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Poland probes bank regulator after report of a €9.3 million bribe

Poland probes bank regulator after report of a €9.3 million bribe

by Bloomberg 3 min. 13.11.2018 From our online archive
Affair highlights ongoing row between Polish government and central bank over who should regulate financial industry
Poland's prime minister Mateusz Morawiecki Photo: AFP
Poland's prime minister Mateusz Morawiecki Photo: AFP

Poland's prime minister ordered an investigation into the regulator of the country’s financial industry after a newspaper reported that its chairman made an improper offer to the owner of a troubled bank.

The Financial Supervision Authority rejected as "untrue" a report in Gazeta Wyborcza that Marek Chrzanowski suggested to Leszek Czarnecki, the owner of Getin Noble Bank, how he could get favourable treatment from the regulator if he hired a specific lawyer.

Prime minister Mateusz Morawiecki "called the regulator for explanation and ordered the prosecutor's office to collect information immediately," Michal Dworczyk, the head of the premier's chancellery, told private radio station RMF FM on Tuesday. The biggest opposition party called for a parliamentary investigation into the "corruption."

However it plays out, the affair has highlighted an ongoing row between the government and central bank over who should ultimately regulate the financial industry.

Poland's nationalist ruling party has been tightening its grip on the country, appointing its own people to the courts, public media and state-run companies. Oversight of the Financial Supervision Authority is currently shared between politicians and officials from the central bank.

Central bank Governor Adam Glapinski is a close colleague of Chrzanowski and has for years sought to wrest control over banking supervision, saying that such a model would better protect the stability of the industry.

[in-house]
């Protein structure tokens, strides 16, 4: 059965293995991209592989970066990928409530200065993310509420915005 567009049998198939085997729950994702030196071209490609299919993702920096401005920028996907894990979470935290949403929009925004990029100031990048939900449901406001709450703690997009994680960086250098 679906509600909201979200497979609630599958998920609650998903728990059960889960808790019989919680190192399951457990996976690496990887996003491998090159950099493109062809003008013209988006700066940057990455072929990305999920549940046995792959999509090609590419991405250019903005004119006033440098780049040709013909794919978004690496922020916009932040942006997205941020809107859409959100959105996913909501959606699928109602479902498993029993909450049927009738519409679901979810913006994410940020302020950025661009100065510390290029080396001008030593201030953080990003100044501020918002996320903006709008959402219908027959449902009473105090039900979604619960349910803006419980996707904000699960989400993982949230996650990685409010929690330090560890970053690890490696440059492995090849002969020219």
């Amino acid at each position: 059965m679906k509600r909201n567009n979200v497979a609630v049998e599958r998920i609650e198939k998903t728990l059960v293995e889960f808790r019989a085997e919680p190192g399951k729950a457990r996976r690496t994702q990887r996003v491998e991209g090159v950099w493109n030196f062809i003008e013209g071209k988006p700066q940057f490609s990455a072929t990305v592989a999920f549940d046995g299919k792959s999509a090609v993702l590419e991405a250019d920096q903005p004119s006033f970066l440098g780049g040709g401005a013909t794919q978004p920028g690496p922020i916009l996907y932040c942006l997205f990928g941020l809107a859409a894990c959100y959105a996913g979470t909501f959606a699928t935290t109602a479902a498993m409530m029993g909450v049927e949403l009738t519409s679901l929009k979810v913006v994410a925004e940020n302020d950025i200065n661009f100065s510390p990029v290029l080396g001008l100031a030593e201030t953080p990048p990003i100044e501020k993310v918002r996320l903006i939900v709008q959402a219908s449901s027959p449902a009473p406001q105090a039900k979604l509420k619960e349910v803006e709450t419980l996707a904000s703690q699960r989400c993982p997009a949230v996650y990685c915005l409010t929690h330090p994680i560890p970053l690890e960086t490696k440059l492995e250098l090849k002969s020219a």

Morawiecki, a former chief executive of one of Poland's biggest banks, has proposed to strengthen the government's role.

Newspaper Splash

Citing transcripts from recordings made by Czarnecki as well as comments by his legal adviser, the newspaper said Chrzanowski suggested that Getin hire a lawyer whose fee should be the equivalent of 1% of the bank's market capitalisation. Gazeta Wyborcza put the figure at 40 million zloty (€9.3 million) on its front page on Tuesday.

Leszek Czarnecki, owner of Getin Noble Bank Photo: AFP
Leszek Czarnecki, owner of Getin Noble Bank Photo: AFP

The regulator, known as KNF in Polish, said in a statement that it recommended the name of a lawyer to Czarnecki, though denied making any specific proposals regarding fees or promising any special treatment.

"No such proposal was made during any meeting with Mr. Czarnecki," the regulator said. "The KNF reads Mr. Czarnecki's actions, as described in the article, as an attempt to influence the supervisory authority by blackmail."

The incident has brought the challenges facing Getin back into the spotlight. The bank’s shares have plunged almost 90% from a 2014 peak and the bank has been in a restructuring programme with the regulator the past two years. The stock dropped more than 5% in Warsaw, valuing the lender at just over 500 million zloty.

Indeed, if true, the allegations call into question Poland's new status as a developed, rather than emerging, stock market, according to Bloomberg Intelligence analyst Tomasz Noetzel.

The bribery allegation report may be read negatively by foreign investors as it exposes another issue with governance, said Jovan Sikimic, analyst at Raiffeisen Centrobank in Vienna.

Stricken bank

Czarnecki's financial empire has melted away in recent years after Getin's strategy of aggressive sales of Swiss franc-based mortgages backfired. Getin has been unprofitable since 2016, and its overhaul took another hit this year from the default of a Polish debt collector formerly owned by Czarnecki. That also led to write-offs on some of Getin's assets.

The transcripts revealed a split within the regulator over how to deal with Getin, which had almost 47 billion zloty of deposits at the end of June.

Chrzanowski reportedly said a fellow KNF official was seeking to push the bank into insolvency so that it could be taken over by a larger rival favored by the government.

Wyborcza cited Czarnecki as saying that the allegations were "shameful" and that he notified prosecutors about the alleged incident this month.

His spokesman declined further comment when contacted on Tuesday.